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I really wanted to call this book Replacing Web Pages with Applications . Or, something even more provocative such as The End of Web Pages . Considering that Macromedia Flash is the tool that will bring such changes, I suppose it's only fair it's in the title. But I still think we're at the beginning of a real change.
When new technologies arise, people tend to impress old metaphors onto them. If you look at the first motion pictures, they're little more than a camera pointed at a stage play. When D. W. Griffith decided to move the camera to different positions and insert carefully timed edits, it was a major revolution. In the case of the web, the whole concept of "pages" comes from books. Books are good at what they do, so there's no point trying to re-create books on the web. Instead, we need to exploit the computer for what it is good at. In many ways, we still don't know what that is. I'm convinced, however, that the computer's calling is certainly more than just displaying "pages."
Even Flash's short history is marked by mini-milestones. The original gabocorp.com site convinced a generation of Flash developers that a site with little more than an interface and natural transitions could be really cool. Then, yugop.com (built in Flash 4 no less) blew everyone away by showing that you can use math to animate. And then the first examples shown on wireframe.co.za demonstrated practical ways to apply isometric math to make things look realistic. You can also find countless cases where Flash cartoons using sophomoric humor rose to cult status.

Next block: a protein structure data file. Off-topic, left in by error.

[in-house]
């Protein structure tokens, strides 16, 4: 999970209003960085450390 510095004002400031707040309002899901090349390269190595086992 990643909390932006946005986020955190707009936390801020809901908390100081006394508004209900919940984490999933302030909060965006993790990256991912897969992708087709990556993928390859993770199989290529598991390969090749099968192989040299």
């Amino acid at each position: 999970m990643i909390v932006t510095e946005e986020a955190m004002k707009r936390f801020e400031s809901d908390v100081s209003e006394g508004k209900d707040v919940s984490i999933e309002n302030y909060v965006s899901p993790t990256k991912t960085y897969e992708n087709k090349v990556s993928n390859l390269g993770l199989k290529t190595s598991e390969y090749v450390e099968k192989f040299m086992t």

The point about many such examples is that although they certainly help Flash advance, they don't necessarily offer something better than an alternative. That is, they're cool and there's nothing like them, but it's not as though average folks say "ah, now that's going to help me do this better." Flash users might say "wow, someone's going to use this for something practicaleventually." I suppose this is part of the reason another milestone in Flash history was Dr. Jakob Nielsen's article, "Flash: 99% Bad." My point here is only that Flash needed a push toward usability; otherwise , it would have continued to chart its own course as just a cool animation tool.
To be fair to the revolutionaries responsible for the sites mentioned previously, I should add this note: I know for a fact that they have gone on to make practical and usable applications.
Also, I don't want to ever suggest that animation is only useful for entertainment or eye- candy . In fact, it's as important and unique a communication medium as pictures or words.
Although Dr. Nielsen may have pushed Flash toward usability, we still aren't to the point where people immediately think of Flash when they need to solve a problem. It would seem the obvious goal for Flash would be to replace existing applications that use traditional technologies such as HTML. However, this makes sense only if Flash could do something notably better. That is, if I could replace your email software with Flash, would you be any better off? You wouldn't, unless my Flash emailer was markedly better in some way. Just "spicing up" an application by redoing it in Flash is no better than colorizing a black-and-white movie. The target for Flash applications needs to be solving otherwise unresolved problems. In a way, this takes more creativity because you have to think of new ideas. On the other hand, if Flash is well-suited to solve the problem, it'll be easy to make a case for your application because it won't compete with other technologies.
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